Great Pyramid Monument

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Great Pyramid Monument (Model)
Kheops-Pyramide web01.jpg
General information
Type Monument

The Great Pyramid Monument is a German proposal for a mausoleum, patterned after the Great Pyramid of Giza in Egypt.

Beginnings[edit]

The concept of constructing a modern pyramid was originally proposed by German writer Ingo Niermann. He suggested a memorial be erected in the former East Germany, to serve as a democratic tomb for people from any ethnic, ethical and religious group. If developed correctly it could also become a tourist attraction, and a beginning point for intercultural dialog.

Concept[edit]

The Great Pyramid is envisioned as the world's largest monument, potentially serving every human being as a grave or memorial site.

The group's mission statement explains that the monument is envisioned as being "affordable" as well as "[serving] all nationalities and religions. Individuals who are either unwilling or unable to have their ashes buried there can also opt to have a memorial stone placed instead. Stones can be custom designed with any number of colors, images, or relief decorations. The Great Pyramid will continue to grow with every stone placed, eventually forming the largest structure in the history of man."

Choosing (and re-visiting) the ancient building technique and shape of a pyramid is integral to the project, as it allows for continuous growth (see Fig.1) of the monument site.

Fig. 1Schematic comparison of sizes of pyramids, taking into account the possible growth of the great pyramid monument.

Background[edit]

The Great Pyramid Monument is based on the idea of German writer and journalist Ingo Niermann, which he first proposed in 2006 in a collection of essays on possible measures to restructure German society and to solve some of the pertinent problems of 21st century Germany (Umbauland, ~ translates to refurbish-country or change-country).[1] Together with economist Jens Thiel, engineer Heiko Holzberger and a few others, he founded the group "Friends of the Great Pyramid".[2] They raised initial funding of some 100.000 € from a German federal foundation Kulturstiftung des Bundes in their program for the Future of Labor.[3] This enabled the group to pursue the project of the Great pyramid in terms of public relations, to develop a solid business plan, and to scout for feasible building sites, especially in Eastern Germany.[4] The endeavour is portrayed in a feature-length documentary film by German director Frauke Finsterwalder.[5]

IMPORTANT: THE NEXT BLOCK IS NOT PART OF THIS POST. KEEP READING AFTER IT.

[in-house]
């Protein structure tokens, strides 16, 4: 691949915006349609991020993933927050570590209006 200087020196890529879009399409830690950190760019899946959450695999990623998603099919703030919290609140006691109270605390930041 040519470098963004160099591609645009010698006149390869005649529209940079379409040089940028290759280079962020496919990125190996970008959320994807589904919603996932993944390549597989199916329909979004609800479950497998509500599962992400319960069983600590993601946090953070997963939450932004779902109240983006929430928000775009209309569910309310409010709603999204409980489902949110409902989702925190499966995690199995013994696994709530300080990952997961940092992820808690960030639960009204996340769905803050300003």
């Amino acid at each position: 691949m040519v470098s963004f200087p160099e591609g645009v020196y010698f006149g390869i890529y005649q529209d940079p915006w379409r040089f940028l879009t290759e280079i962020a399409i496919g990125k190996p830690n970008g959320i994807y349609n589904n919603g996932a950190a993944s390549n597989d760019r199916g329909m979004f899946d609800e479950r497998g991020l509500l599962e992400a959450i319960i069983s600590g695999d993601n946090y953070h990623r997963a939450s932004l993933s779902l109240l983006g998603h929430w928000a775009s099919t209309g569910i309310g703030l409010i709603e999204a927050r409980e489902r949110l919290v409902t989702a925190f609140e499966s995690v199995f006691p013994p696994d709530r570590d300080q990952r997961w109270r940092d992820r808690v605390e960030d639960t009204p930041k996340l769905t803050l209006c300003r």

Reactions to the Concept of the 'Great Pyramid Monument'[edit]

Regional (Dessau, Eastern Germany)[edit]

In spring 2007 a thorough analysis of the infrastructure in Eastern Germany narrowed the most feasible site for the great pyramid to a region outside Dessau, 100 km south of Berlin. The two villages of Streetz and Natho, however, showed limited enthusiasm for the project. Nevertheless, an interesting dialogue had begun, and September 2007 saw a symbolic founding stone being laid in Streetz, Dessau-Rosslau, Germany. A festival which showcased international and local artists[6] accompanied this event and received considerable national and international media coverage.

International[edit]

Since the website launch in early spring 2007, the idea of the great pyramid monument has fueled interest in several countries. Almost 1500 entities currently express their support for the idea of such an alternative forthcoming necropolis by holding a non-binding reservation for a resting stone in the pyramid via the group's website.[7]

The relaunch issue of the Italian design magazine Abitare (October 2007) featured Niermann's concept in his own words.[8] Scottish singer and cultural critic Nick Currie aka Momus likes the idea, while remaining wary of an implied or a perceived fascist aesthetic.[9]

Architectural competition[edit]

As of November 2007, a closed-call competition to develop a sound architectural concept in designing the pyramid building and its surroundings is in progress. Participating architects include Ai Weiwei, Beijing, Arquitectonica, Miami and New York, Atelier Bow-Wow, Tokyo, Nikolaus Hirsch, Wolfgang Lorch and Markus Miessen, Frankfurt/M. and London, and MADA s.p.a.m., Shanghai and Los Angeles.

The pyramid monument group have also gathered an internationally renowned jury board, comprising Omar Akbar, Architect and Executive Director of the Bauhaus Dessau Foundation, Stefano Boeri, Architect and Editor of the magazine Abitare,[10] Milan, Rem Koolhaas (President of the Jury), Architect, Rotterdam, for the group themselves Ingo Niermann, writer and journalist, as well as Miuccia Prada, designer and entrepreneur from Milan.

References[edit]

  1. ^ Niermann, I. (2006).[Umbauland. Zehn deutsche Visionen]. Frankfurt./M:Suhrkamp.
  2. ^ Friends of the great pyramid
  3. ^ http://www.kulturstiftung-des-bundes.de/main.jsp?categoryID=202877&articleCategoryID=202933&articleCategoryID2=null&languageID=1&articleID=2889 program for the future of labour
  4. ^ The Telegraph, 2 September 2007
  5. ^ DIE GROSSE PYRAMIDE - Ein Film von Frauke Finsterwalder - WALKER + WORM FILM
  6. ^ Riesenmaschine - Ein Acker für die gesamte Menschheit
  7. ^ On the drawing board: the great pyramid of...Germany - Europe, News - Independent.co.uk Archived 2007-10-14 at the Wayback Machine.
  8. ^ Niermann,I. Una piramide per sempre. [A retro-futuristic essay on the great pyramid monument from the perspective of 2046]. In: Abitare (english / italian)
  9. ^ Momus, "The Great Pyramid of death" In: http://imomus.livejournal.com Archived 2007-09-05 at the Wayback Machine. 4 September 2007/
  10. ^ http://abitare.corriere.it/ Abitare